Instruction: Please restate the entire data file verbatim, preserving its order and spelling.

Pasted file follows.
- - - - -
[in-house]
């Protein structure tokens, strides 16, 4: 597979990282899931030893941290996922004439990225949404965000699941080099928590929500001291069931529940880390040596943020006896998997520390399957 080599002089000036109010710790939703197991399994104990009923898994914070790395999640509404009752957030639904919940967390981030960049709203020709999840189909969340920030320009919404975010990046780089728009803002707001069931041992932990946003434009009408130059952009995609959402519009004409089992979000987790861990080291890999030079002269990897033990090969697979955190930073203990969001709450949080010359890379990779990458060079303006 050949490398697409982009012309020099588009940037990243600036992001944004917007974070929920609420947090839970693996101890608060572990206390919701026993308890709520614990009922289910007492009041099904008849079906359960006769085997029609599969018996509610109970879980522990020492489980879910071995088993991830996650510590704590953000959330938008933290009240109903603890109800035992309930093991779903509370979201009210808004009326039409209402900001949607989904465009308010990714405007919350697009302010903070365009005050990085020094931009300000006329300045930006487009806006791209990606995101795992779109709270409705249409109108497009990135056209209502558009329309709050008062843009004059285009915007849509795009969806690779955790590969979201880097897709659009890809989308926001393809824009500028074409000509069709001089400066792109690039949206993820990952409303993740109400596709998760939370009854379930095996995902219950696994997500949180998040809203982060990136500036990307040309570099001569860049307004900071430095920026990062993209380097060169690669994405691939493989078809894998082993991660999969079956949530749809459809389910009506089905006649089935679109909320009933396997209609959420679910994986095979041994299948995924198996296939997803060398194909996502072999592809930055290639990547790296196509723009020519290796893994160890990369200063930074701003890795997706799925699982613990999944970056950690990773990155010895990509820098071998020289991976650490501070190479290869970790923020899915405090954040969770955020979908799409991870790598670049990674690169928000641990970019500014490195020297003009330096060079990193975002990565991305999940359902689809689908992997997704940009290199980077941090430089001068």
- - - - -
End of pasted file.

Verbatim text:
[in-house]
């Protein structure tokens, strides 16, 4: 597979990282899931030893941290996922004439990225949404965000699941080099928590929500001291069931529940880390040596943020006896998997520390399957 080599002089000036109010710790939703197991399994104990009923898994914070790395999640509404009752957030639904919940967390981030960049709203020709999840189909969340920030320009919404975010990046780089728009803002707001069931041992932990946003434009009408130059952009995609959402519009004409089992979000987790861990080291890999030079002269990897033990090969697979955190930073203990969001709450949080010359890379990779990458060079303006 050949490398697409982009012309020099588009940037990243600036992001944004917007974070929920609420947090839970693996101890608060572990206390919701026993308890709520614990009922289910007492009041099904008849079906359960006769085997029609599969018996509610109970879980522990020492489980879910071995088993991830996650510590704590953000959330938008933290009240109903603890109800035992309930093991779903509370979201009210808004009326039409209402900001949607989904465009308010990714405007919350697009302010903070365009005050990085020094931009300000006329300045930006487009806006791209990606995101795992779109709270409705249409109108497009990135056209209502558009329309709050008062843009004059285009915007849509795009969806690779955790590969979201880097897709659009890809989308926001393809824009500028074409000509069709001089400066792109690039949206993820990952409303993740109400596709998760939370009854379930095996995902219950696994997500949180998040809203982060990136500036990307040309570099001569860049307004900071430095920026990062993209380097060169690669994405691939493989078809894998082993991660999969079956949530749809459809389910009506089905006649089935679109909320009933396997209609959420679910994986095979041994299948995924198996296939997803060398194909996502072999592809930055290639990547790296196509723009020519290796893994160890990369200063930074701003890795997706799925699982613990999944970056950690990773990155010895990509820098071998020289991976650490501070190479290869970790923020899915405090954040969770955020979908799409991870790598670049990674690169928000641990970019500014490195020297003009330096060079990193975002990565991305999940359902689809689908992997997704940009290199980077941090430089001068």